A South Korean court has ruled that Samsung did not violate Apple’s design, but fined both for infringement of each others patent.
Samsung was found guilty of violating Apple's patent relating to the "bounce back" function, which lets users know that they have reached the edge of a photo they may be scrolling through. Apple has been found guilty of violating patents relating to telecom standards held by Samsung.
The court awarded small damages to both companies and imposed limited ban on sales of the infringing products in South Korea. Apple's iPhone 4 and iPad 2, as well as Samsung's Galaxy S, Galaxy SII and Galaxy Nexus smartphones, as well as the Galaxy Tab and Galaxy 10.1 tablet computers are among them.
Apple was fined 20 million won, or $17,650 in damages for each violation of a Samsung patent, while Samsung has to pay 25 million won, or $22,000. Both Samsung and Apple had sought a compensation of 100 million won, or about $90,000, from each other.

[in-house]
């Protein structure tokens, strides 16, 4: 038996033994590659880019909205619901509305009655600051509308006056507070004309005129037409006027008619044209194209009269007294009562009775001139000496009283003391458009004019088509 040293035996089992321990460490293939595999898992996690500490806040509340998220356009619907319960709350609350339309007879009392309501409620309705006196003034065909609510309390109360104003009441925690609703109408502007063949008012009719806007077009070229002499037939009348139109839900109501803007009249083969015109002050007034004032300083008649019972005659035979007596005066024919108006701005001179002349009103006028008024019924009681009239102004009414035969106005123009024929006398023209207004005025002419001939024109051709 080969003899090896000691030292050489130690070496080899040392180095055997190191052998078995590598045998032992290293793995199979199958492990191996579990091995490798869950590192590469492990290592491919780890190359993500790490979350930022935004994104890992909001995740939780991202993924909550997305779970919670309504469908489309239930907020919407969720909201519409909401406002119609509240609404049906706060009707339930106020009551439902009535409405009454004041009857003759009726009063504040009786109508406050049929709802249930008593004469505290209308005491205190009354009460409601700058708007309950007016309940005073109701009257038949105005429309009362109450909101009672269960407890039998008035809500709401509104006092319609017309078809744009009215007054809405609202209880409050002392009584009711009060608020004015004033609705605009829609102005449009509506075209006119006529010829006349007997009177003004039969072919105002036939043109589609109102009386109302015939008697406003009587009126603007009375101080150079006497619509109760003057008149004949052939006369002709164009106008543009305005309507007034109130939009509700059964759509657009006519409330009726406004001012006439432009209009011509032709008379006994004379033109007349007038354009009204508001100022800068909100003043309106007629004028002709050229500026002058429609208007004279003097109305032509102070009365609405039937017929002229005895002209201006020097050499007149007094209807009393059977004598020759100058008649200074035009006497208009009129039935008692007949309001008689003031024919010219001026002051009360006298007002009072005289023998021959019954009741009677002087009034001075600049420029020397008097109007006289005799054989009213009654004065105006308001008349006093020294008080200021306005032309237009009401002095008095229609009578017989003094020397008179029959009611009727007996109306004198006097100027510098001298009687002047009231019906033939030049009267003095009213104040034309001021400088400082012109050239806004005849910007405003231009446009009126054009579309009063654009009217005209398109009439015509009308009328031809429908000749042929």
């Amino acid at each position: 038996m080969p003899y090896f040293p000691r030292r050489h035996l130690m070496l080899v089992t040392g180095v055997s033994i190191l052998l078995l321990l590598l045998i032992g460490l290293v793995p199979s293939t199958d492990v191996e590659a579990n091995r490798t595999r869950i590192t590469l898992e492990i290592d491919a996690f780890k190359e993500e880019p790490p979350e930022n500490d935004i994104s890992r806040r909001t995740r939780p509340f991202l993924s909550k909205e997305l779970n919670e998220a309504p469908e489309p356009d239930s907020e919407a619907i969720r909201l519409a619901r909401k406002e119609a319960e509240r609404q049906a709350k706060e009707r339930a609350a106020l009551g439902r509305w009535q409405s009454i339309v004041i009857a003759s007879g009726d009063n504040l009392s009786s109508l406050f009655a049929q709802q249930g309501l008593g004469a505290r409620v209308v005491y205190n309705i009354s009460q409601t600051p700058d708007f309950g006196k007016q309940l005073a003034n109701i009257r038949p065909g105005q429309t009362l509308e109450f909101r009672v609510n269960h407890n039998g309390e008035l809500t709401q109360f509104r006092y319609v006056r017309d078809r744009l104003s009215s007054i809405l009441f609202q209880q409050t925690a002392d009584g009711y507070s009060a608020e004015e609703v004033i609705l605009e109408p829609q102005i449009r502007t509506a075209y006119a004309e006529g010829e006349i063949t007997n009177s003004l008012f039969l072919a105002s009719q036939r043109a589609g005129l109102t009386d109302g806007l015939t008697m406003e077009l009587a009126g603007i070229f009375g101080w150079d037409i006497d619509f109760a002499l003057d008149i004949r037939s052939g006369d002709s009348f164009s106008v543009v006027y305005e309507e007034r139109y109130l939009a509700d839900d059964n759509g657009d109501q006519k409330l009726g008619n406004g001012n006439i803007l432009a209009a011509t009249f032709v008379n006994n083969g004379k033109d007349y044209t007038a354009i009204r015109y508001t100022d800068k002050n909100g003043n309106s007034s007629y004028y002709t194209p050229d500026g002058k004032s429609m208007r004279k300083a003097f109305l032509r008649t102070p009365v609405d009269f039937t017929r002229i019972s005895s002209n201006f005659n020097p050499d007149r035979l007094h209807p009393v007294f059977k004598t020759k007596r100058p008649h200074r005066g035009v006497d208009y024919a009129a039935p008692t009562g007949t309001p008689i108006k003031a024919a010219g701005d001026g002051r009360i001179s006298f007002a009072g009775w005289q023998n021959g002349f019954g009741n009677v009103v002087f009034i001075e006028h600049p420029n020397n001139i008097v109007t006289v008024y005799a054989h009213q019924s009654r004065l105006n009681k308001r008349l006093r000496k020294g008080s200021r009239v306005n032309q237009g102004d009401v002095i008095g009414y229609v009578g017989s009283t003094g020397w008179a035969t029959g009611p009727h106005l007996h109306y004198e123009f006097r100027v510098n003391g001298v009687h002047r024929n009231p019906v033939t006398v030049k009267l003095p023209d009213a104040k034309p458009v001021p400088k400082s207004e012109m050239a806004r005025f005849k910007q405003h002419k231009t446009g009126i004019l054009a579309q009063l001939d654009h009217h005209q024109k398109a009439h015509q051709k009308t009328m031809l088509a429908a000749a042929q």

Despite moderate compensation, the ruling of the South Korean court has a symbolic meaning as neither Apple nor Samsung gained an advantage in the international patent dispute, which Apple started last spring in the US. In response Samsung launched the case in South Korea and in several other countries.
Meanwhile a court in California is considering a patent dispute between the two firms in the US. Apple is seeking more than $2.5 billion compensation and an order to permanently ban Samsung from selling patent-infringing products. Samsung argues Apple must be fined $422 million for violating a number of its patents.